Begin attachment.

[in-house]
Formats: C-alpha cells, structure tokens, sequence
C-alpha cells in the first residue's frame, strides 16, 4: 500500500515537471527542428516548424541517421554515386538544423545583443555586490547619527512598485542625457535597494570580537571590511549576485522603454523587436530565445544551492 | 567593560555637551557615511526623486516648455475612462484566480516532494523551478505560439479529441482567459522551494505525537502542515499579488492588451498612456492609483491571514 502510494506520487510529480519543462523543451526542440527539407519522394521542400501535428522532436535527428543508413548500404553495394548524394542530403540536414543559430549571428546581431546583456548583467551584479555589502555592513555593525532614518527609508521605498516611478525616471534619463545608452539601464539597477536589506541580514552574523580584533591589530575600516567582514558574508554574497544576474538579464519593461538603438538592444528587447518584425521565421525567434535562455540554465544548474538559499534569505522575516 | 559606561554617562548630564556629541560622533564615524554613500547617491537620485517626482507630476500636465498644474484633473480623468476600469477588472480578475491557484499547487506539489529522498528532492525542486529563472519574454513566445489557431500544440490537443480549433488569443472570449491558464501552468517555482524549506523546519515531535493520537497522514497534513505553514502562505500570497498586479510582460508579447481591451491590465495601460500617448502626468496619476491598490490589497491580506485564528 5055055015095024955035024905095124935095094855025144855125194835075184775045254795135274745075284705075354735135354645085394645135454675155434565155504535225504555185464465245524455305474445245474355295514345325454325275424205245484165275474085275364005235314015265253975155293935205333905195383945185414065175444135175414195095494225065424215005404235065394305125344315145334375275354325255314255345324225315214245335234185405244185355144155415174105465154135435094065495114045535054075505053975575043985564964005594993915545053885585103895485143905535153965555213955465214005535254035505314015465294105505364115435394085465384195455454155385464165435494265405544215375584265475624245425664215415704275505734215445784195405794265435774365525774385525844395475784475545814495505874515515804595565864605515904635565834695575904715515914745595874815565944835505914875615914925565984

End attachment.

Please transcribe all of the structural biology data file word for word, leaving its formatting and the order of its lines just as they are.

[in-house]
Formats: C-alpha cells, structure tokens, sequence
C-alpha cells in the first residue's frame, strides 16, 4: 500500500515537471527542428516548424541517421554515386538544423545583443555586490547619527512598485542625457535597494570580537571590511549576485522603454523587436530565445544551492 | 567593560555637551557615511526623486516648455475612462484566480516532494523551478505560439479529441482567459522551494505525537502542515499579488492588451498612456492609483491571514 502510494506520487510529480519543462523543451526542440527539407519522394521542400501535428522532436535527428543508413548500404553495394548524394542530403540536414543559430549571428546581431546583456548583467551584479555589502555592513555593525532614518527609508521605498516611478525616471534619463545608452539601464539597477536589506541580514552574523580584533591589530575600516567582514558574508554574497544576474538579464519593461538603438538592444528587447518584425521565421525567434535562455540554465544548474538559499534569505522575516 | 559606561554617562548630564556629541560622533564615524554613500547617491537620485517626482507630476500636465498644474484633473480623468476600469477588472480578475491557484499547487506539489529522498528532492525542486529563472519574454513566445489557431500544440490537443480549433488569443472570449491558464501552468517555482524549506523546519515531535493520537497522514497534513505553514502562505500570497498586479510582460508579447481591451491590465495601460500617448502626468496619476491598490490589497491580506485564528 5055055015095024955035024905095124935095094855025144855125194835075184775045254795135274745075284705075354735135354645085394645135454675155434565155504535225504555185464465245524455305474445245474355295514345325454325275424205245484165275474085275364005235314015265253975155293935205333905195383945185414065175444135175414195095494225065424215005404235065394305125344315145334375275354325255314255345324225315214245335234185405244185355144155415174105465154135435094065495114045535054075505053975575043985564964005594993915545053885585103895485143905535153965555213955465214005535254035505314015465294105505364115435394085465384195455454155385464165435494265405544215375584265475624245425664215415704275505734215445784195405794265435774365525774385525844395475784475545814495505874515515804595565864605515904635565834695575904715515914745595874815565944835505914875615914925565984